Whooping cough outbreak spreading in southern Alberta
An outbreak of pertussis, or whooping cough, is spreading in southern Alberta, and it has health officials concerned.
In a statement Thursday, Alberta Health Services said there are now 146 confirmed cases in the South Zone, which covers the area south of Calgary, including the cities of Brooks, Lethbridge and Medicine Hat.
In just the past week, the number of confirmed cases of whooping cough in the area has jumped nearly 20 per cent.
Cases have been identified at schools, churches and other sites where children gather, AHS said. While the majority of cases have been among children, some adults have also been affected.
Health officials say the outbreak is confirmed in Lethbridge and Medicine Hat, as well as smaller communities.
Dr. Mila Luchak, medical officer of health for the South Zone, says health officials have so far been unable to identify linkages between the most recent cases or a true source of the infection.
"So it's likely that there are a number of unreported cases and disease that's circulating more broadly in the community at this time," she said.
All of the cases in the South Zones are believed to be locally acquired, Luchak said. Travel-related illness is not suspected.
Meanwhile, four cases of whooping cough have been identified in Central Alberta. However, that number has not increased in several weeks.
The outbreak in the South Zone is hitting children ages nine and younger the hardest.
Symptoms of pertussis can start with runny nose, watery eyes and coughing. They can progress to difficulty breathing and vomiting.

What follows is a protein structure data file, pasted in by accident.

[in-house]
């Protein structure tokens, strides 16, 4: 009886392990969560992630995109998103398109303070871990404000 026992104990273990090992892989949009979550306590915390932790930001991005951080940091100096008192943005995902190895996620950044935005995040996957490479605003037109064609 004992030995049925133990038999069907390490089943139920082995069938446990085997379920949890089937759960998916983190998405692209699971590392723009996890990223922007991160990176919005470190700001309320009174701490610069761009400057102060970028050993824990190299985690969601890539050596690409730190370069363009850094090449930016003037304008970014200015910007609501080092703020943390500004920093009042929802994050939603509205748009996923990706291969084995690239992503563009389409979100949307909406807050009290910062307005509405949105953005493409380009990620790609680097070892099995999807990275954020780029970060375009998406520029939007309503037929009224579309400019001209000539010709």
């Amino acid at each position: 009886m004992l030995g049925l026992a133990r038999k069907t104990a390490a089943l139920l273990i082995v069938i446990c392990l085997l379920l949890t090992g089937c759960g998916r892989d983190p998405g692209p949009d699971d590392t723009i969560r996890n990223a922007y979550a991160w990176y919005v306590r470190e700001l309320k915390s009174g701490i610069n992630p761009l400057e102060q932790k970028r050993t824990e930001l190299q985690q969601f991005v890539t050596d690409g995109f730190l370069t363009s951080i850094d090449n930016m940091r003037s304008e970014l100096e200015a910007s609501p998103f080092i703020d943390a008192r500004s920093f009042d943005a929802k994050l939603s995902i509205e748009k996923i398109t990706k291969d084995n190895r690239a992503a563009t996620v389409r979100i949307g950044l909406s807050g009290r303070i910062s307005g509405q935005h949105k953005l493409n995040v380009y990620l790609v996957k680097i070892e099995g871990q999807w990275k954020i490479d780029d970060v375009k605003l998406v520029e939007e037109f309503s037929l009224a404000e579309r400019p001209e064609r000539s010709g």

For the most vulnerable, including infants, it can be much worse, Luchak said.
"There is the ability to cause more severe illness with pneumonia," she said. "There could be injury to the brain in some cases as well as seizure, and, even in some cases, death."
The South Zone has the lowest immunization rates for whooping cough in the province. In some areas, just 40 per cent of children are up to date by the age of two.
Childhood immunization coverage rates for pertussis (whooping cough)
Health officials are urging all Albertans to ensure they have all their pertussis shots. According to Luchak, about 75 per cent of identified whooping cough cases in the South Zone are among unimmunized individuals.
People with symptoms are encouraged to stay home and call their primary care provider or 811 for potential treatment.
Pertussis is a bacterial infection, not a virus, and it can be treated with antibiotics. Early treatment can reduce the severity of symptoms and help curb the spread of the disease.